Tag: scalability
Using Sphinx for Non-Fulltext Queries
19 May2008

How often do you think about the reasons why your favorite RDBMS sucks? 🙂 Last few months I was doing this quite often and yes, my favorite RDBMS is MySQL. The reason why I was thinking so because one of my recent tasks at Scribd was fixing scalability problems in documents browsing.

The problem with browsing was pretty simple to describe and as hard to fix – we have large data set which consists of a few tables with many fields with really bad selectivity (flag fields like is_deleted, is_private, etc; file_type, language_id , category_id and others). As the result of this situation it becomes really hard (if possible at all) to display documents lists like “most popular 1-10 pages PDF documents in Italian language from the category “Business” (of course, non-deleted, non-private, etc). If you’ll try to create appropriate indexes for each possible filters combination, you’ll end up having tens or hundreds of indexes and every INSERT query in your tables will take ages.

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Dog-pile Effect and How to Avoid it with Ruby on Rails memcache-client Patch
10 Mar2008

We were using memcache in our application for a long time and it helped a lot to reduce DB servers load on some huge queries. But there was a problem (sometimes called a “dog-pile effect”) – when some cached value was expired and we had a huge traffic, sometimes too many threads in our application were trying to calculate new value to cache it.

For example, if you have some simple but really bad query like

SELECT COUNT(*) FROM some_table WHERE some_flag = X

which could be really slow on a huge tables, and your cache expires, then ALL your clients calling a page with this counter will end up waiting for this counter to be updated. Sometimes there could be tens or even hundreds of such a queries running on your DB killing your server and breaking an entire application (number of application instances is constant, but more and more instances are locked waiting for a counter).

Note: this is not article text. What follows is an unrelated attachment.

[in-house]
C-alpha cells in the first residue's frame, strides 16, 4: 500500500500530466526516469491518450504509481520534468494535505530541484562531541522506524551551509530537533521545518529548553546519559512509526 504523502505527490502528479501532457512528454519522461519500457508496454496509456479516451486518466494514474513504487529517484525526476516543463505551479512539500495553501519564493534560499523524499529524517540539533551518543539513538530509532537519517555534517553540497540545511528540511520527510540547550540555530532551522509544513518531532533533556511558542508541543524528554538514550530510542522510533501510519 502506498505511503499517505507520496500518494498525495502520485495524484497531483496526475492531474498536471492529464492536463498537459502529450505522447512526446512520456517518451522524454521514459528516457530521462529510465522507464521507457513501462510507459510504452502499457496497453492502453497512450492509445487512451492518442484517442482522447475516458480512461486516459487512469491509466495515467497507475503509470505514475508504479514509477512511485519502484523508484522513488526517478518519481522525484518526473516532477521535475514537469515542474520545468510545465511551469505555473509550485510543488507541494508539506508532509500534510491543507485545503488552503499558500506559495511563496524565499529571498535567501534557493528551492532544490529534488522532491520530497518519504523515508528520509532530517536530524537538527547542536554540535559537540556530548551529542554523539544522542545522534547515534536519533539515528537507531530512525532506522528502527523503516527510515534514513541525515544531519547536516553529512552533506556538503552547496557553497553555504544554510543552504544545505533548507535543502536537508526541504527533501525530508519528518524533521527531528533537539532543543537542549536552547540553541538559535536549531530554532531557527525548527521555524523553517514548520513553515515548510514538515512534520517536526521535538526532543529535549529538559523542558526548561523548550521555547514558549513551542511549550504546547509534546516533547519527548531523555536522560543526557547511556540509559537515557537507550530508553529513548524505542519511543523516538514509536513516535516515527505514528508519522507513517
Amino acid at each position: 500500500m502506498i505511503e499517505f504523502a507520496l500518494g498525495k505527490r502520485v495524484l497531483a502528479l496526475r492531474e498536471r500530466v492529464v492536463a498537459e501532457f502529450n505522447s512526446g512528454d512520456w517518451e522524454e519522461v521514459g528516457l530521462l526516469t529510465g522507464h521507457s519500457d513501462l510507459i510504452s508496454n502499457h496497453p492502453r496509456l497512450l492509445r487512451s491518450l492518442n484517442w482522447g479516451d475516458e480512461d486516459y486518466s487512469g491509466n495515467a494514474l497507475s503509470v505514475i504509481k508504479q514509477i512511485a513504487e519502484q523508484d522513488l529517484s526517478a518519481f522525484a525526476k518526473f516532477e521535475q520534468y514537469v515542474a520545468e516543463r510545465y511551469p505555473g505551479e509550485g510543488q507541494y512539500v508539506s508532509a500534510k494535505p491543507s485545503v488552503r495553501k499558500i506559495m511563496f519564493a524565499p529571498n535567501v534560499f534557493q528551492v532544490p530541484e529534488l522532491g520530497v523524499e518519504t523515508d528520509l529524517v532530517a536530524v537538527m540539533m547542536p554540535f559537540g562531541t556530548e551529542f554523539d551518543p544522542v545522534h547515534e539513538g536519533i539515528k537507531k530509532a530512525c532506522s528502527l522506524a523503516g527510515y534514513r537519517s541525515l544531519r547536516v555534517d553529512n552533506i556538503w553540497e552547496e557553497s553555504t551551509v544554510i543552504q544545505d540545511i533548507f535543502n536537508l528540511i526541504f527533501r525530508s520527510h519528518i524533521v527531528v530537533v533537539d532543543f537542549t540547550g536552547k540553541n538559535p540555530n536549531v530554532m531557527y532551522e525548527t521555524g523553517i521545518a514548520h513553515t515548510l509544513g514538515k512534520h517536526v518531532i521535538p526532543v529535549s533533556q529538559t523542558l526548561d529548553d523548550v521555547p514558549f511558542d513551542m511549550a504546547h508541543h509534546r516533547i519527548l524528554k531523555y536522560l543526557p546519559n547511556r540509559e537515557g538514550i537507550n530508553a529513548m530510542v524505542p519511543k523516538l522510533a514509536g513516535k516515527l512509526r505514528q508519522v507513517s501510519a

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FastSessions Rails Plugin Released
6 Feb2008

How often do we think about our http sessions implementation? I mean, do you know, how your currently used sessions-related code will behave when sessions number in your database will grow up to millions (or, even, hundreds of millions) of records? This is one of the things we do not think about. But if you’ll think about it, you’ll notice, that 99% of your session-related operations are read-only and 99% of your sessions writes are not needed. Almost all your sessions table records have the same information: session_id and serialized empty session in the data field.

Looking at this sessions-related situation we have created really simple (and, at the same time, really useful for large Rails projects) plugin, which replaces ActiveRecord-based session store and makes sessions much more effective. Below you can find some information about implementation details and decisions we’ve made in this plugin, but if you just want to try it, then check out our project site.

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Innodb Locks, ActiveRecord and acts_as_ferret Problem
1 Dec2007

Last few days one of our customers (one of the largest Ruby on Rails sites on the Net) was struggling to solve some really strange problem – once upon a time they were getting an error from ActiveRecord on their site:

(ActiveRecord::StatementInvalid) "Mysql::Error: Lock wait timeout exceeded; try restarting transaction: UPDATE some_table.....

They have innodb_lock_wait_timeout set to 20 seconds. After a few hours of looking for strange transactions we were decided to create s script to dump SHOW INNODB STATUS and SHOW FULL PROCESSLIST commands output to a file every 10 seconds to catch one of those moments when this error occurred.

Today we’ve got next error and started digging in our logs…

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MySQL UC 2007 Videos are Available!
25 May2007

Thanks to MySQL community members we’ve got really great collection of media files from the recent mysqluc. Thanks to Seeri for all that work he’s done to collect everything in one place so we could watch/listen/read information from this great event.

So, if you did not attended mysqluc07, then you definitely should visit Technocation page, dedicated to this conference.

P.S. I’m going to post links to these videos and descriptions for the sessions on the Best Tech Videos soon, so If you are not sure to watch some video or not, just wait while I’m merging these links with information from mysqluc site.